• Atlantic billfish landings in tuna fisheries are not significant (o.8%) when compared with tuna landings, but the landings are large enough to generate overfishing and overfished conditions. This is due to differences in life history characteristics that make tunas more resilient to exploitation than billfish species
  • There are strong interactions between recreational and commercial fisheries. For example, when Panama refitted their shrimp trawlers into coastal longliners, recreational sailfish landings  significantly decreased in Costa Rica and Panama. Therefore, the same situation may be occurring in the Caribbean with expanding pelagic and FAD fisheries; There is an urgent need to better regulate unsustainable commercial fishing efforts capturing billfish in the region
  • Where areas of high seasonal billfish abundance (hot spots) occur, they are often conspicuous and there are opportunities to control harvests in those areas
  • Decreasing trends in billfish abundance are resulting in decreased trophy sizes for billfish. Therefore, the two most important driving forces of recreational fishing services (catch rates and the size of individual fish) are affected by present day billfish exploitation patterns
  • Billfish recreational fisheries have a major economic impact on coastline real estate development. In Costa Rica, where there are significant recreational fishing hotspots, billfish have attracted many new investments and 20 new marinas are planned with over 3,000 new boat slips in coming years
  • There is an urgent need of regional billfish conservation initiatives that are fully enforced by countries having seasonal access to valuable shared billfish resources

The final presentation was given by Brad Gentner on Fishery Performance Indicators (FPIs), a rapid assessment tool used to assess enabling and livelihood conditions in data poor countries like the pilot countries chosen for the Caribbean Billfish Project. A research team, led by GCG, visited both Grenada and Dominican Republic (DR), the two pilot countries in the CBP. With the assistance of local fishery and Project representatives, the team conducted the FPIs through a series of candid discussions with local fishermen.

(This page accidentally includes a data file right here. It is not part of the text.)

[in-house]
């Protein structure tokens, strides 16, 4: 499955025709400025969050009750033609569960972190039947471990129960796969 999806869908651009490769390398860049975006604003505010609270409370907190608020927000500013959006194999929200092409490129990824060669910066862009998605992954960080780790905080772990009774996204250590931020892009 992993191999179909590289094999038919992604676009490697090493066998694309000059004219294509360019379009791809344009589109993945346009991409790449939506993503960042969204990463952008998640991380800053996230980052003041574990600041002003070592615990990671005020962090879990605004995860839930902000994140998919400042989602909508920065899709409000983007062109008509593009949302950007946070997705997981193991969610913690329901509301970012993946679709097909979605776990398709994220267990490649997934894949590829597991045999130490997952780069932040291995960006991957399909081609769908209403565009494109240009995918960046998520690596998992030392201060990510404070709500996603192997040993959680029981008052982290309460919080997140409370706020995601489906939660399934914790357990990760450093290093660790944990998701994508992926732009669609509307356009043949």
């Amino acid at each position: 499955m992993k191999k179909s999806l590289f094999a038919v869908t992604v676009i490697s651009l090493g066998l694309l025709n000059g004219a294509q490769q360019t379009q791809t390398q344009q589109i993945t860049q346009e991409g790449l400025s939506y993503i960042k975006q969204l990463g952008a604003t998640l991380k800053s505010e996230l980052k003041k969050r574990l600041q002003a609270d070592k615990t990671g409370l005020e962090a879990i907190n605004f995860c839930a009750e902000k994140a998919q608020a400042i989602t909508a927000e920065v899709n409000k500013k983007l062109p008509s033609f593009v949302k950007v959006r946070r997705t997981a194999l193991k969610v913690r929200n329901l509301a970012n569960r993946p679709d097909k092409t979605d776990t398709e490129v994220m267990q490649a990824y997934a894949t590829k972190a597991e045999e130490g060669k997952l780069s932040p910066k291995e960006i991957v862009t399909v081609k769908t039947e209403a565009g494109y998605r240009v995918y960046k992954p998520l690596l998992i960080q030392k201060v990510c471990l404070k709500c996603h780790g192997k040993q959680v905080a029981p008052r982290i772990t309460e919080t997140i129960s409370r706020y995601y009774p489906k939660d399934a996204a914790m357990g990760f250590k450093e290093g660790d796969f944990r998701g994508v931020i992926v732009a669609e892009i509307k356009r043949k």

The take home messages:

  • GCG and the research team profiled: Grenada recreational fishery; Grenada pelagic longline fishery; Grenada pelagic FAD fishery; DR recreational fishery; DR pelagic FAD fishery
  • There is no data in either country for recreational fishing, but there is good commercial landings data in both pilot countries
  • Both countries are keen to invest in better fishery management and there are definitely areas for investment to improve triple bottom line outcomes for all sectors
  • Grenada has a small local/permanent recreational fishery that is difficult and costly to travel to from the US, the primary billfish tourism market; However, it does attract many regional fishers to its relatively rich waters, particularly during the annual billfish tournament
  • The DR has more hotels, flights, and better roads, which has resulted in a more even, year-round fishery (less recreational fishery risk)
  • The DR commercial pelagic FAD fishery (that has intense conflicts with recreational fishers) is a very low value fishery, the efficiency of which could be improved through value chain enhancements
  • The DR is a world renowned billfish destination and was rated the #2 billfish destination last year by Billfish Magazine. There is political will to pursue changes and rights based management is already being informally used by members of the FAD fishery